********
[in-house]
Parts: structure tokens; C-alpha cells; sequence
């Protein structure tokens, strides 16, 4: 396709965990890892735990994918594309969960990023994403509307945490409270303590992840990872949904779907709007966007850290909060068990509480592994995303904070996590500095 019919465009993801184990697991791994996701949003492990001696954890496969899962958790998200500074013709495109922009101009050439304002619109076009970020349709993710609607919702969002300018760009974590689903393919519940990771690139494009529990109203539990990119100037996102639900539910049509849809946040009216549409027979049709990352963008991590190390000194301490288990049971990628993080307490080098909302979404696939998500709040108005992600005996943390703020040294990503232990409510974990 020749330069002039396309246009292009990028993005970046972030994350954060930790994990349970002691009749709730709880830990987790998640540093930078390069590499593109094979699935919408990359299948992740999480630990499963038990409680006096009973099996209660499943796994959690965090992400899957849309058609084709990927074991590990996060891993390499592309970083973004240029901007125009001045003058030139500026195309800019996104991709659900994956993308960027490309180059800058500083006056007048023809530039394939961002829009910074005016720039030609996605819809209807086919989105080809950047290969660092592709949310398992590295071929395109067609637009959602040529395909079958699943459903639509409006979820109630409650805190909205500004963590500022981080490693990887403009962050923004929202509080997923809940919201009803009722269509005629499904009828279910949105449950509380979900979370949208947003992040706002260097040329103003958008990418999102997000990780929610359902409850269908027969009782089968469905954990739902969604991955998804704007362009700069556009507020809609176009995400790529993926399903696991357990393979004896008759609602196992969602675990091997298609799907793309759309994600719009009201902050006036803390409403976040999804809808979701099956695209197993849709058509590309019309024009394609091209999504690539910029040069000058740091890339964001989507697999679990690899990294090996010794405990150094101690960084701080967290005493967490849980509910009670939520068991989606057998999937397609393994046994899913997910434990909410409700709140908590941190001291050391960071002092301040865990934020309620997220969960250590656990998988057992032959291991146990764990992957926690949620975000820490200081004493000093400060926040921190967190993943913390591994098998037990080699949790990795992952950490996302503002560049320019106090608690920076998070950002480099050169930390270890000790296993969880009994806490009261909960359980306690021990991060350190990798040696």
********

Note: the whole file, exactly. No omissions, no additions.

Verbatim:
[in-house]
Parts: structure tokens; C-alpha cells; sequence
């Protein structure tokens, strides 16, 4: 396709965990890892735990994918594309969960990023994403509307945490409270303590992840990872949904779907709007966007850290909060068990509480592994995303904070996590500095 019919465009993801184990697991791994996701949003492990001696954890496969899962958790998200500074013709495109922009101009050439304002619109076009970020349709993710609607919702969002300018760009974590689903393919519940990771690139494009529990109203539990990119100037996102639900539910049509849809946040009216549409027979049709990352963008991590190390000194301490288990049971990628993080307490080098909302979404696939998500709040108005992600005996943390703020040294990503232990409510974990 020749330069002039396309246009292009990028993005970046972030994350954060930790994990349970002691009749709730709880830990987790998640540093930078390069590499593109094979699935919408990359299948992740999480630990499963038990409680006096009973099996209660499943796994959690965090992400899957849309058609084709990927074991590990996060891993390499592309970083973004240029901007125009001045003058030139500026195309800019996104991709659900994956993308960027490309180059800058500083006056007048023809530039394939961002829009910074005016720039030609996605819809209807086919989105080809950047290969660092592709949310398992590295071929395109067609637009959602040529395909079958699943459903639509409006979820109630409650805190909205500004963590500022981080490693990887403009962050923004929202509080997923809940919201009803009722269509005629499904009828279910949105449950509380979900979370949208947003992040706002260097040329103003958008990418999102997000990780929610359902409850269908027969009782089968469905954990739902969604991955998804704007362009700069556009507020809609176009995400790529993926399903696991357990393979004896008759609602196992969602675990091997298609799907793309759309994600719009009201902050006036803390409403976040999804809808979701099956695209197993849709058509590309019309024009394609091209999504690539910029040069000058740091890339964001989507697999679990690899990294090996010794405990150094101690960084701080967290005493967490849980509910009670939520068991989606057998999937397609393994046994899913997910434990909410409700709140908590941190001291050391960071002092301040865990934020309620997220969960250590656990998988057992032959291991146990764990992957926690949620975000820490200081004493000093400060926040921190967190993943913390591994098998037990080699949790990795992952950490996302503002560049320019106090608690920076998070950002480099050169930390270890000790296993969880009994806490009261909960359980306690021990991060350190990798040696």